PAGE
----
There it was, in black and white, as clear as the precious white beans themselves: 'Use by August 2005'. I keep an orderly kitchen cupboard, most of its contents being packed into tightly stoppered jars made to stand in serried rows, with spills and dribbles wiped up quicker than you can say anal retentive. And yet there is always the odd opened packet of flour that magically pushes its way to the back of the cupboard; a crinkly cellophane bag of lentils that splits and spills its contents into the furthest corner; a bottle of sesame oil or tin of black treacle that manages to leave its sticky calling card on my smart white shelves.
This week I went through every screwtop jar, each tightly packed Kilner, every glass tube of vanilla pods, checking for anything that might be overdue for a trip to the bin or the compost. Somewhat smugly, I knew there wouldn't be much to shock or horrify. So why, then, am I looking at a bag of dried white beans more than two years past their sell-by date? Those beans would have made a soul-satisfying winter soup, a gorgeous swamp of onions and tomato, maybe layered with slices of toasted bread spread thickly with basil pesto or black olive tapenade. They could have been a lovingly stirred curry, rich with cardamom, cumin and garam masala, freshened at the last moment with handfuls of coriander and creamed coconut. Instead they will end up as baking beans, shoved into an empty pastry shell in an attempt to stop it rising in the oven. Worse (whisper it), they could end up chucked into landfill.
And what of the bag of dried mushrooms that I failed, slovenly old tart that I am, to put in an airtight container? Mushrooms, which incidentally cost a small fortune, that would have gilded a risotto or ended their days being gently simmered in a soup of root vegetables and spices.
Could that packet of dried figs, the one I forgot to decant into a jar, have made a healthy dessert? Few ways to end a winter Sunday lunch are more luxurious than Turkish figs plumped up in a sweet wine scented with the seeds of Madagascan vanilla pods, or perhaps orange peel and honey. Yet now I am a victim of larder guilt.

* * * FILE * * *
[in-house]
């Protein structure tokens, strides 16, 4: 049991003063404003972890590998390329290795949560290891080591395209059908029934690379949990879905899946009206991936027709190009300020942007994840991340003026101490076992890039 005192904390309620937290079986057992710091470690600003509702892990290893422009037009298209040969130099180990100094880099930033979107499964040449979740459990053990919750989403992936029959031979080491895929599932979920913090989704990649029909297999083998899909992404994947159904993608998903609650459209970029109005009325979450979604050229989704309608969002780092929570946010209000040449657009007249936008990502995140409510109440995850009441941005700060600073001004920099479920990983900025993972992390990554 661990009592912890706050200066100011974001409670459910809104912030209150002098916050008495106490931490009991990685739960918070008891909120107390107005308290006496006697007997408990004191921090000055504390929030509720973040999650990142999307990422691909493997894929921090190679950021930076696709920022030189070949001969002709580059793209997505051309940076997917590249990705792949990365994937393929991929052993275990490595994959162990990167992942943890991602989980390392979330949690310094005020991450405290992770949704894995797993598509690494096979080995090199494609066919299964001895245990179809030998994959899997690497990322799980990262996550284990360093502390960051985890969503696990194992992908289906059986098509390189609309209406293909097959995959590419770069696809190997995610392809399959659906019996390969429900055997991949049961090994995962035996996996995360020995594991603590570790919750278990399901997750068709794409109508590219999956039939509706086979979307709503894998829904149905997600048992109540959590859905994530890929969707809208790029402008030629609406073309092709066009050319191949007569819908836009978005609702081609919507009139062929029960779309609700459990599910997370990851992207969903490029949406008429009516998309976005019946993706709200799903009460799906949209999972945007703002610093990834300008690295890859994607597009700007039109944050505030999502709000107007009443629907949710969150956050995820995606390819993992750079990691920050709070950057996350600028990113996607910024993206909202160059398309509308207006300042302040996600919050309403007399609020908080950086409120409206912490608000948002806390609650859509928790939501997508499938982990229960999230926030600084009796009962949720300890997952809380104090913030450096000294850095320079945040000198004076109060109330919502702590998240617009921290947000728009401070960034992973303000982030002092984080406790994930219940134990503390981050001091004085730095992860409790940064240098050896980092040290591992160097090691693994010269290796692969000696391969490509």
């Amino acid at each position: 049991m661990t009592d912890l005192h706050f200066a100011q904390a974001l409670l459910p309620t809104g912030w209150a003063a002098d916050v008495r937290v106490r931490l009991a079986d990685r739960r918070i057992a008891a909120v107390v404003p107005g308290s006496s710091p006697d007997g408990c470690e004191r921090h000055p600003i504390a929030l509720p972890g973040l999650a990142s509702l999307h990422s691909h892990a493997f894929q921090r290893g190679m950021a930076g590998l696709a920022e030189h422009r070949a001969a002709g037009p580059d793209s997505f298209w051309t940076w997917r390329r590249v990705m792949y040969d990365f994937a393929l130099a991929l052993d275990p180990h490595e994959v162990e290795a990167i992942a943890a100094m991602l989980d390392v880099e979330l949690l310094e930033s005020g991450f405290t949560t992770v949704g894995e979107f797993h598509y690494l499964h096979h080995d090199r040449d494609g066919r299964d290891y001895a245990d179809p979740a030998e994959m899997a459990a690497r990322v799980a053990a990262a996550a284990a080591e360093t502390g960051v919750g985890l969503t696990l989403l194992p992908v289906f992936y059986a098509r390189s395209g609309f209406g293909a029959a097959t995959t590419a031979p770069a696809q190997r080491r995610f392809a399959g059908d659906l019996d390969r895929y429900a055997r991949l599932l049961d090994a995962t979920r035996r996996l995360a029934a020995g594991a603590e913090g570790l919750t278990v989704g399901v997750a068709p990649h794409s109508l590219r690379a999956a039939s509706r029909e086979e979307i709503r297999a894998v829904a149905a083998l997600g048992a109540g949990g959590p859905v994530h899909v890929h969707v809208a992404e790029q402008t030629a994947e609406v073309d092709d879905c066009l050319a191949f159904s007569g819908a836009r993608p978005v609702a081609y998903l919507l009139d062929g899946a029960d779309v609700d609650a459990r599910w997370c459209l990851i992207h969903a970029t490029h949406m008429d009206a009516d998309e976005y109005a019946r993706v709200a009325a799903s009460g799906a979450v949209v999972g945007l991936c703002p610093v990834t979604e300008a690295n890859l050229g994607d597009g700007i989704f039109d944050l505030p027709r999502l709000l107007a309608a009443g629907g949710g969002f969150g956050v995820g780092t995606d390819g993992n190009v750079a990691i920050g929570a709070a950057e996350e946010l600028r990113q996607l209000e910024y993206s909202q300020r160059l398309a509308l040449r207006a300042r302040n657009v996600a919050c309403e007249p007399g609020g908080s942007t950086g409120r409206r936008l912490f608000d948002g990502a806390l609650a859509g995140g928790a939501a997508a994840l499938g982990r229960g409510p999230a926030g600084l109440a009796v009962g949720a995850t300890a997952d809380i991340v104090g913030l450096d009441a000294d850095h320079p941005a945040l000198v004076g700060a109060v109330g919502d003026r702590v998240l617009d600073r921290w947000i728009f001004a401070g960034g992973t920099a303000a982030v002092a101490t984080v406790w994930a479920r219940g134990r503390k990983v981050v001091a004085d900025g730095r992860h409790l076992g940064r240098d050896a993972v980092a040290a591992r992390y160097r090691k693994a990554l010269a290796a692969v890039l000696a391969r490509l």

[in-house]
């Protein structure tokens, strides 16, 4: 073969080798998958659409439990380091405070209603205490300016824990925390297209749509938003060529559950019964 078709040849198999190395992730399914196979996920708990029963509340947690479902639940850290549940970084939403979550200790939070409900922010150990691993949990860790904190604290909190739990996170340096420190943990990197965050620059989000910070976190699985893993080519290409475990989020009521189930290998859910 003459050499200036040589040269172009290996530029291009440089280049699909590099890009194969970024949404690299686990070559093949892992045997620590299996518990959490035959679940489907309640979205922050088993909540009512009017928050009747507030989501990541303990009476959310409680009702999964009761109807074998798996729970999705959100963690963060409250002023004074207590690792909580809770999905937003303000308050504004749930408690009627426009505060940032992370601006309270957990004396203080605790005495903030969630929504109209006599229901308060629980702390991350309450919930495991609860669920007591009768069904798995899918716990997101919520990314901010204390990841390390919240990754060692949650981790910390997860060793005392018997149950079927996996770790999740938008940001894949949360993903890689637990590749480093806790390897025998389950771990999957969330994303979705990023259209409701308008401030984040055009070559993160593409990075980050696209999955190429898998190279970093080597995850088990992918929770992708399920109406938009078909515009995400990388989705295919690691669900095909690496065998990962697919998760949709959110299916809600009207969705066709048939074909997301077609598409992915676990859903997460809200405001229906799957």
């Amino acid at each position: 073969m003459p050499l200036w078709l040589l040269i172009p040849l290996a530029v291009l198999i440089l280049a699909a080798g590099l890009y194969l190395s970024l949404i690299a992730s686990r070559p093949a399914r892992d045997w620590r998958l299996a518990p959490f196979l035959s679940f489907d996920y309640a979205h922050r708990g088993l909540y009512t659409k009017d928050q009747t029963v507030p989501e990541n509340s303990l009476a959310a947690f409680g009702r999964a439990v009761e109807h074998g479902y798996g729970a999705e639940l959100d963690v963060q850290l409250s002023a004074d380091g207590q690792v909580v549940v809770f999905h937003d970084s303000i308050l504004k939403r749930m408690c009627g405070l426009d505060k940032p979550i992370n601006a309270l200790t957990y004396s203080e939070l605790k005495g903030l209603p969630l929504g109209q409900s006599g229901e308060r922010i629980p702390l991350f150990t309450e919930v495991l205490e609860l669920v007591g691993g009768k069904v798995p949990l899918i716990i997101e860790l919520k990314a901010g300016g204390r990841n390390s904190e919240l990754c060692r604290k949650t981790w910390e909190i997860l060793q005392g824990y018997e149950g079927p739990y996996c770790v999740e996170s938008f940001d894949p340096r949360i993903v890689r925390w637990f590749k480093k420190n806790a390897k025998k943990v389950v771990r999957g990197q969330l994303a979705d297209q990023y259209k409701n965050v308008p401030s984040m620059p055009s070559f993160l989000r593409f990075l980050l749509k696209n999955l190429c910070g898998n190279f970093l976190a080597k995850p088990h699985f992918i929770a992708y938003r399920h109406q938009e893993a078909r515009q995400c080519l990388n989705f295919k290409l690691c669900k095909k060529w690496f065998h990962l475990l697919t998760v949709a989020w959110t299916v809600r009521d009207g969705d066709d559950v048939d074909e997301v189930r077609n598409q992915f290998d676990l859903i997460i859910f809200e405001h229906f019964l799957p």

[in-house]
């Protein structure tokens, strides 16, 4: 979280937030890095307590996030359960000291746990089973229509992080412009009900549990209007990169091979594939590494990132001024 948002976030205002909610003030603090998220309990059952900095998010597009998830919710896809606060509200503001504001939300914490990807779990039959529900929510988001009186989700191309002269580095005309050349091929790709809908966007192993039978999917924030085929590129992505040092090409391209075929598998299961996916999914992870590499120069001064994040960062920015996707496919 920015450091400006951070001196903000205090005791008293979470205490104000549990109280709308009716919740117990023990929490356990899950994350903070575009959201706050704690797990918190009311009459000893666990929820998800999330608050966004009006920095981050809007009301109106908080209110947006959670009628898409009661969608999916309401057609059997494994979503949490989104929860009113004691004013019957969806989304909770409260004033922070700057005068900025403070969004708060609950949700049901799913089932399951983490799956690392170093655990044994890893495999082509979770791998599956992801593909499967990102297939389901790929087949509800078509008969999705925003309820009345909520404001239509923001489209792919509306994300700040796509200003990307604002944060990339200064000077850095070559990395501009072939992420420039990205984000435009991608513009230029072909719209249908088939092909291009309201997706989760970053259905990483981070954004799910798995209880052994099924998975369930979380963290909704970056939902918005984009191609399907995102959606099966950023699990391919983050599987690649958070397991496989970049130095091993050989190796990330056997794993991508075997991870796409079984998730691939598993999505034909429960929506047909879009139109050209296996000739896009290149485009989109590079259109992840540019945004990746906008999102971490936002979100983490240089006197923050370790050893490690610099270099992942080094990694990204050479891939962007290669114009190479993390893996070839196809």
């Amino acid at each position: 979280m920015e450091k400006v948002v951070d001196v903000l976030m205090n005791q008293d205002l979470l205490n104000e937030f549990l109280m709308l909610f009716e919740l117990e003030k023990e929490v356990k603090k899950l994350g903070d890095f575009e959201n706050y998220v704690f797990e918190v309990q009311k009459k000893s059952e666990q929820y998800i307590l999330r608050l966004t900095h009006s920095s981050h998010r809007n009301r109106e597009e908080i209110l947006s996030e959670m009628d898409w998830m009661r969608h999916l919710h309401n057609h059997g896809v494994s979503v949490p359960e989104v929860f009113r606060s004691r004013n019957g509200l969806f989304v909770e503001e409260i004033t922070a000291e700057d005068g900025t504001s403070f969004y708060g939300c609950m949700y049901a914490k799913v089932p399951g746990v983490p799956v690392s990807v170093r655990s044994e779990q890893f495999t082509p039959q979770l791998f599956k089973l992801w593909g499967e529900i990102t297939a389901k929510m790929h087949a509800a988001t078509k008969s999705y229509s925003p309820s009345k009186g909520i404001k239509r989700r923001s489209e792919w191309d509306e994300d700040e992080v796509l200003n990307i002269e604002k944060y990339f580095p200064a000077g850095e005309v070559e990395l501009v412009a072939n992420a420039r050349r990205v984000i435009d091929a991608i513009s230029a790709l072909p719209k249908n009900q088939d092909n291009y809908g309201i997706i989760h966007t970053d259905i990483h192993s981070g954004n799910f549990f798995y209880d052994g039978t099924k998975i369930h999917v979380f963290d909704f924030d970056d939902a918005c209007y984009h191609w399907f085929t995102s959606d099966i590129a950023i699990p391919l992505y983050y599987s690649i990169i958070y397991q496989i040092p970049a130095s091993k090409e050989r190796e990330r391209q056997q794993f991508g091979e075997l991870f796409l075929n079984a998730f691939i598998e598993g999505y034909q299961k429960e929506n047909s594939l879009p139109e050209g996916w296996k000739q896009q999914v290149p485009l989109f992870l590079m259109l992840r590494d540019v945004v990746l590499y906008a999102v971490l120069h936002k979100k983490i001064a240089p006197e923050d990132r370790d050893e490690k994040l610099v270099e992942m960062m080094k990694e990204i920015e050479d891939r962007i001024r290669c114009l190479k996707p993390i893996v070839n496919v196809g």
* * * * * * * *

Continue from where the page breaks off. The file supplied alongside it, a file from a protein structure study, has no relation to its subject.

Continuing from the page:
I am often asked which is the best way to store pantry goodies such as flour, sugar and dried beans. There are many storage jars on the market, and sod's law says that the ugliest are the most efficient. But I reckon it is almost impossible to beat the good old-fashioned clip-top Kilner-style storage jar - the portly glass jars with the replaceable rubber ring and tight pull-down clip. They keep the air out better than any others, are strong enough to go through the dishwasher, and can even be occasionally dropped without coming to grief. (I have even found a company that will restore your old Kilner jars to their original rust-free condition. An email will get you their details.)
This has been the week I tidied my shelves, emptied my cupboards and brought out my dead. It was also the week I made toe-tinglingly fine soup with elderly dried mushrooms and feasted off past-it figs and sweet wine. The beans, bless them, finally found a new life on the compost heap.
Toasted parsnip soup with porcini and walnut toast
Dried porcini are expensive, but even a small handful added to a soup will bring a wave of smoky, almost beefy notes. A general instruction with parsnip soup is to prevent the vegetables from colouring, presumably to keep the soup pale. In this version I suggest the opposite. You want the parsnips to cook to a gentle gold before you add the stock - that way the soup will have a deeper flavour and a colour reminiscent of heather honey. You can add some cream if the mood takes you. Serves 6.
a handful of dried porcini
2 medium onions
3 tbsp olive oil
a large knob of butter
600g parsnips (2 large ones)
1.2 litres stock (Marigold or similar is ideal)
a stick of celery
a plump clove of garlic
Soak the porcini in about 300ml of warm water for 30 minutes. Peel the onions and chop them roughly, then soften in a heavy-based pan with the oil and butter, stirring regularly. Peel the parsnips and cut into large chunks. Add them to the pan then let them colour lightly on all sides. The parsnips need to be evenly but gently toasted - a pale gold rather than brown. This will take 7-10 minutes with the occasional bit of stirring.
Next, pour in the stock, the chopped celery and the clove of garlic, peeled and squashed. Add the porcini and its soaking water, a light seasoning of salt and black pepper, and bring to the boil. Turn the heat down so that the soup simmers merrily for about 40 minutes.
This is one of those soups best eaten smoothly pureed, so push it all through the blender till smooth. Check the seasoning - it may need more salt and pepper. Serve with the toast below if you wish.
To make the toast:
a handful of dried porcini
the leaves from a small bunch of parsley
a small clove of garlic
a handful of chopped walnuts
6 small pieces of interesting bread, toasted
Soak the porcini for half an hour in warm water. Squeeze dry then chop together with the parsley and garlic. Stir in the walnuts. Warm the butter in a small pan, add the mixture, and stir till warm and fragrant. Spoon on to the little pieces of toast and float on your soup.
Baked figs with Muscat
Plumped full of wine, figs make a dessert that seems far more indulgent than it actually is. I used a sweet orange Muscat this time, but a small bottle of any reasonably priced sweet Muscat is just fine. Serves 4.
450g whole dried figs
a half bottle of sweet Muscat
a heaped tbsp thick honey
Set the oven to 180C/gas mark 4. Tip the figs into a casserole for which you have a lid. Pour over the wine and an equal quantity of water. Remove three wide strips of peel from the orange with a vegetable peeler then tuck it in with the figs, then stir in the honey.
Cover with a lid and bake for 1 hour, by which time the figs will have plumped up into fat, wine-loaded bundles. Eat warm or lightly chilled.